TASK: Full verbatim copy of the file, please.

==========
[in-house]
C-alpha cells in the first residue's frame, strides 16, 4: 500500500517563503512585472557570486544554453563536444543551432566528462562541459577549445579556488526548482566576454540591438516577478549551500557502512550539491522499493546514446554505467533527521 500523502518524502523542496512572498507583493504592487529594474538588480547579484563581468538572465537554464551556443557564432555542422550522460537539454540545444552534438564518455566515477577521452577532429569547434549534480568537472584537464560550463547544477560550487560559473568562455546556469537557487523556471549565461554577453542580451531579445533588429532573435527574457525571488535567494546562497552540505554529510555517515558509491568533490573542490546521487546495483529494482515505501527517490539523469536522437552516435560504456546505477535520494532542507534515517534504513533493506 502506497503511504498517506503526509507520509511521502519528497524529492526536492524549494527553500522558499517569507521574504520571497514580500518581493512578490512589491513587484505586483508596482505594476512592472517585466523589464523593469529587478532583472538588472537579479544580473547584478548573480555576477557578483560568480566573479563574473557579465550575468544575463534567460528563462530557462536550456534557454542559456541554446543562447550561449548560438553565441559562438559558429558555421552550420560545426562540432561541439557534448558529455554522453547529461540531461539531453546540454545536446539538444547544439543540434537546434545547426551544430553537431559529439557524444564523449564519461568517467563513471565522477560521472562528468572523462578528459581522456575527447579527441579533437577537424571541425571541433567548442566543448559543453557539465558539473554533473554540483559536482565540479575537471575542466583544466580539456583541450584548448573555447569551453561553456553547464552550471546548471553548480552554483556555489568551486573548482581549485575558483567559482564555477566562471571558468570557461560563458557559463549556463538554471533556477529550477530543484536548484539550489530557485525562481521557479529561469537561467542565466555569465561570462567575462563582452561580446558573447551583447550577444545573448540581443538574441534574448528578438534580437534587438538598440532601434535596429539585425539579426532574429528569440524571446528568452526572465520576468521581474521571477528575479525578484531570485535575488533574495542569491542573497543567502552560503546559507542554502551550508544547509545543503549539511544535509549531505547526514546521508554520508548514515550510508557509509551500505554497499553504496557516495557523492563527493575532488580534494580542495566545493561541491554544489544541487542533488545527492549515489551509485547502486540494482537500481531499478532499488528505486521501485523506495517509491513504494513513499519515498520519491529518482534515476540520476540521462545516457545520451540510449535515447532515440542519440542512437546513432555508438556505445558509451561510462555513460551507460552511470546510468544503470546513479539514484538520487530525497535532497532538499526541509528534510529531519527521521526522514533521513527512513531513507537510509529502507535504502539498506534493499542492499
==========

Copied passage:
[in-house]
C-alpha cells in the first residue's frame, strides 16, 4: 500500500517563503512585472557570486544554453563536444543551432566528462562541459577549445579556488526548482566576454540591438516577478549551500557502512550539491522499493546514446554505467533527521 500523502518524502523542496512572498507583493504592487529594474538588480547579484563581468538572465537554464551556443557564432555542422550522460537539454540545444552534438564518455566515477577521452577532429569547434549534480568537472584537464560550463547544477560550487560559473568562455546556469537557487523556471549565461554577453542580451531579445533588429532573435527574457525571488535567494546562497552540505554529510555517515558509491568533490573542490546521487546495483529494482515505501527517490539523469536522437552516435560504456546505477535520494532542507534515517534504513533493506 502506497503511504498517506503526509507520509511521502519528497524529492526536492524549494527553500522558499517569507521574504520571497514580500518581493512578490512589491513587484505586483508596482505594476512592472517585466523589464523593469529587478532583472538588472537579479544580473547584478548573480555576477557578483560568480566573479563574473557579465550575468544575463534567460528563462530557462536550456534557454542559456541554446543562447550561449548560438553565441559562438559558429558555421552550420560545426562540432561541439557534448558529455554522453547529461540531461539531453546540454545536446539538444547544439543540434537546434545547426551544430553537431559529439557524444564523449564519461568517467563513471565522477560521472562528468572523462578528459581522456575527447579527441579533437577537424571541425571541433567548442566543448559543453557539465558539473554533473554540483559536482565540479575537471575542466583544466580539456583541450584548448573555447569551453561553456553547464552550471546548471553548480552554483556555489568551486573548482581549485575558483567559482564555477566562471571558468570557461560563458557559463549556463538554471533556477529550477530543484536548484539550489530557485525562481521557479529561469537561467542565466555569465561570462567575462563582452561580446558573447551583447550577444545573448540581443538574441534574448528578438534580437534587438538598440532601434535596429539585425539579426532574429528569440524571446528568452526572465520576468521581474521571477528575479525578484531570485535575488533574495542569491542573497543567502552560503546559507542554502551550508544547509545543503549539511544535509549531505547526514546521508554520508548514515550510508557509509551500505554497499553504496557516495557523492563527493575532488580534494580542495566545493561541491554544489544541487542533488545527492549515489551509485547502486540494482537500481531499478532499488528505486521501485523506495517509491513504494513513499519515498520519491529518482534515476540520476540521462545516457545520451540510449535515447532515440542519440542512437546513432555508438556505445558509451561510462555513460551507460552511470546510468544503470546513479539514484538520487530525497535532497532538499526541509528534510529531519527521521526522514533521513527512513531513507537510509529502507535504502539498506534493499542492499